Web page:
Sunday, May 16, 2021

How Should I Collect?

This is a follow up to a Missive I wrote almost a dozen years ago. In fact, it was one of my first and it was titled, “What Should I Collect?” 

https://www.geraldstiebel.com/2009/12/what-should-i-collect.html


You may be thinking, what’s the difference?  The difference is, once you have decided, what kind of art you want to collect, what are your goals in building your collection. If your interest lies in photography, do you wish to acquire Black and White photography or Color or both.  Do you want to concentrate on still lives, landscapes or portraits?  Are you concerned about how many images are in the edition?  Possibly, if the artist is well known and for one photo of which she only made ten prints. It might or might not be worth more than the one where she made hundred  prints. Is rarity important to you or is it the image or the photographer?


Oh, did you say it was for investment.  This is what I tell everyone to stay away from, yet many do it anyway.  We have collected in many fields where, by the time we were ready to sell, the value went down.  If you insist, however, you need to figure out (or is it guess) which artists will be remembered 25, 50 or 100 years from now.  Of course, Picasso comes to mind. In London recently the art market decalred “Picasso week”. It was  led by an auction sale and art dealers pulled out whatever they might have that related to the artist.  However, I consigned a Picasso drawing to a friend in London and after that week it still sits where it was! A family friend gave a Picasso ceramic plate to my wife and some years ago I looked it up and saw another version had brought $16,000!  I am sure it originally cost a few hundred.  But that is only for that specific artist and that specific plate.


Picasso working on one of his ceramic plates


Are you trying to collect a complete set? I just read a book by Leonard Lauder, eldest son of Estée Lauder. Leonard ran  the cosmetic company for many years. In the book he said he felt strongly that he had to collect the entire history of Cubism and he searched high and low for what he felt he needed to do so.  He did not bargain.  He could afford to buy what he wanted and did.  He finally donated the collection to the Metropolitan Museum where his concerted effort to acquire a chronological history of the period with noteworthy works of art by well-known artists were of particular value.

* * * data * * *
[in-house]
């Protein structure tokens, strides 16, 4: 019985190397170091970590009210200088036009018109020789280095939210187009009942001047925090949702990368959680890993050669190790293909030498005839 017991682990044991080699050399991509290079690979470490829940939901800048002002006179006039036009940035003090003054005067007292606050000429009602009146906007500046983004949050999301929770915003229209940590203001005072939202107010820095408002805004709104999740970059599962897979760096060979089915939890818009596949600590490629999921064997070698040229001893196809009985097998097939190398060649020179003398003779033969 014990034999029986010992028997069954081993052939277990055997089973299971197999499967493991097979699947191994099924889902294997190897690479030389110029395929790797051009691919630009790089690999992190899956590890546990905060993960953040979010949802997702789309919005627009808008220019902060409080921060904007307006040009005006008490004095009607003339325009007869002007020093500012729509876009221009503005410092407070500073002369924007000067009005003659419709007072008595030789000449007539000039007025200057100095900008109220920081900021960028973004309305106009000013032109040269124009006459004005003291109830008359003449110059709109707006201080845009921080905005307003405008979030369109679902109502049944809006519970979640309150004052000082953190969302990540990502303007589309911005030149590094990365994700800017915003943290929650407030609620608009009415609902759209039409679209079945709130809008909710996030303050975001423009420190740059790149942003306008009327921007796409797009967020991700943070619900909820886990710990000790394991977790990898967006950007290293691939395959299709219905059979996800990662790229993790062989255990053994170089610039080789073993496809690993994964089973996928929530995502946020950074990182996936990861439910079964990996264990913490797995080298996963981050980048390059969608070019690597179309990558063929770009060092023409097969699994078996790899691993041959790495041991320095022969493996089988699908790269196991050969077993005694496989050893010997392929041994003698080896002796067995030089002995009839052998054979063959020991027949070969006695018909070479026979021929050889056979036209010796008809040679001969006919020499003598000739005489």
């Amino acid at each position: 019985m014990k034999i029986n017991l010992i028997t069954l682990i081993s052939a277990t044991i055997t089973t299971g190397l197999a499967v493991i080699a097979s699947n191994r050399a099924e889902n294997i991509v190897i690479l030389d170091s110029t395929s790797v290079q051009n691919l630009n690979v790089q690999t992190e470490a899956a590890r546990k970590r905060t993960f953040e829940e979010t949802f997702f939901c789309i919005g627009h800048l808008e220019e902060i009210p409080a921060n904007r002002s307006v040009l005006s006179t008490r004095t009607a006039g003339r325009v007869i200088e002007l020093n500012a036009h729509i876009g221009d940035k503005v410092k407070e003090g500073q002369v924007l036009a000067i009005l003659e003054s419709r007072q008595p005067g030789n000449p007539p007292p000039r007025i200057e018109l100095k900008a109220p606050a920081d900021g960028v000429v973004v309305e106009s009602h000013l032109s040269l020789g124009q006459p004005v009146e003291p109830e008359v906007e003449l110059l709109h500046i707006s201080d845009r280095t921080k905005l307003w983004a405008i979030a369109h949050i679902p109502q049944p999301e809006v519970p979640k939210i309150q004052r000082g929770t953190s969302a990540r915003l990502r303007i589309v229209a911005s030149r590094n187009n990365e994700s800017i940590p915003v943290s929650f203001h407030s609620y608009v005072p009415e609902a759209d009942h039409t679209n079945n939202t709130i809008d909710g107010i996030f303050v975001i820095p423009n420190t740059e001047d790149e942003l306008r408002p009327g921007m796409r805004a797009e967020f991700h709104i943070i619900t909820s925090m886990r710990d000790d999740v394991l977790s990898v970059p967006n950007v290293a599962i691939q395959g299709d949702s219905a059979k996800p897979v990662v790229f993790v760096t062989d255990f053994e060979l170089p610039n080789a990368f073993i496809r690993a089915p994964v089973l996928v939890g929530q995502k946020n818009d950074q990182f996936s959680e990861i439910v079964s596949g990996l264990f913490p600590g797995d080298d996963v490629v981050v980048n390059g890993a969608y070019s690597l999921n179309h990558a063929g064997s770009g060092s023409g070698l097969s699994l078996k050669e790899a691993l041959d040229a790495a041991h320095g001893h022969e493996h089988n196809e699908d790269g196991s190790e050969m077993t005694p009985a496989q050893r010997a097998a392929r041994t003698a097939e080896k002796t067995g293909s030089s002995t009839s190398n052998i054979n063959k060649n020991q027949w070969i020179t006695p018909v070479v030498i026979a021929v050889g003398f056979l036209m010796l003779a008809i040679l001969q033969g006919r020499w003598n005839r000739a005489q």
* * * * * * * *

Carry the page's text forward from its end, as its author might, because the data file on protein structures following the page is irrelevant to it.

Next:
Then do you want to collect only at auction, or at art fairs or from art dealers? From my point of view, you start at art fairs where you can get a taste of a little bit of everything and find dealers that you would feel comfortable with.  Then you visit the dealer in his or her gallery where they have more time to talk to you.  A collector once said to me it is the only place of business that you can walk into, where the owner will take a long time to talk with you and it won’t cost you a cent.  I also read that one dealer gave his prospective client a reading list!  When you have enough confidence in your knowledge of the field you wish to collect, only then venture into the art casino known as the auction house.


The European Fine Arts Fair 2019


Then, of course, comes the big moment.  You take the plunge and believe me it is scary!  You suddenly think, “What have I done?” Why did I spend this money on a piece of paper, canvas, or piece of wood etc.  I have probably told this story before, but it is pertinent here.  The first photographs I ever bought were a pair of still lifes by Edward Weston, a very important artist.  The dealer who we bought it from, Lee Witkin, a preeminant dealer of his time, believed that the important part of a photo purchase was the image.  Coming from a different art world we believed it had to be totally original.  The two still life photographs  we acquired were images  taken by Edward Weston but printed by his son Cole, a serious photographer in his own right. Still the images were most enjoyable and we kept them until the entire collection had to go.  Though we made a small profit in the intervening fifty  years, they did not bring nearly as much if the had been printed by Edward Weston.




My wife and I have been able to work together and make “discoveries” that we enjoyed for many years and learned a lot in the process. Collecting for us has been a very rewarding experience.  


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